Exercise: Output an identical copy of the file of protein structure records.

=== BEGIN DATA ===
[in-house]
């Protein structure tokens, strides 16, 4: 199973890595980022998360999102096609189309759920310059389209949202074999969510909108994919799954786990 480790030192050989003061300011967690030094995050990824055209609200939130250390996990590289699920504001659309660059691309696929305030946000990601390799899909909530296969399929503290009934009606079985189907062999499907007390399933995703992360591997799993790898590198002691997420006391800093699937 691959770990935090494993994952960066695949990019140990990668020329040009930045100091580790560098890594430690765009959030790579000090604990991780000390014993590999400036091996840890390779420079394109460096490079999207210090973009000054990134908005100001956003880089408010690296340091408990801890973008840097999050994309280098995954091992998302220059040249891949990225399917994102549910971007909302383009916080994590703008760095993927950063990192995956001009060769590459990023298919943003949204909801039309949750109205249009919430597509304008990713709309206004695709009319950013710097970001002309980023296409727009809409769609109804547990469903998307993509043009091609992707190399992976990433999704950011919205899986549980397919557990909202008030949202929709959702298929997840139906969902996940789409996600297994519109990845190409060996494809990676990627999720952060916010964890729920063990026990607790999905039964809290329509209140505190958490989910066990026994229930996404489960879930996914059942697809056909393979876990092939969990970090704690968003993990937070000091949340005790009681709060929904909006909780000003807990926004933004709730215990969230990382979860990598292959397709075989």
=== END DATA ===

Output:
[in-house]
């Protein structure tokens, strides 16, 4: 199973890595980022998360999102096609189309759920310059389209949202074999969510909108994919799954786990 480790030192050989003061300011967690030094995050990824055209609200939130250390996990590289699920504001659309660059691309696929305030946000990601390799899909909530296969399929503290009934009606079985189907062999499907007390399933995703992360591997799993790898590198002691997420006391800093699937 691959770990935090494993994952960066695949990019140990990668020329040009930045100091580790560098890594430690765009959030790579000090604990991780000390014993590999400036091996840890390779420079394109460096490079999207210090973009000054990134908005100001956003880089408010690296340091408990801890973008840097999050994309280098995954091992998302220059040249891949990225399917994102549910971007909302383009916080994590703008760095993927950063990192995956001009060769590459990023298919943003949204909801039309949750109205249009919430597509304008990713709309206004695709009319950013710097970001002309980023296409727009809409769609109804547990469903998307993509043009091609992707190399992976990433999704950011919205899986549980397919557990909202008030949202929709959702298929997840139906969902996940789409996600297994519109990845190409060996494809990676990627999720952060916010964890729920063990026990607790999905039964809290329509209140505190958490989910066990026994229930996404489960879930996914059942697809056909393979876990092939969990970090704690968003993990937070000091949340005790009681709060929904909006909780000003807990926004933004709730215990969230990382979860990598292959397709075989």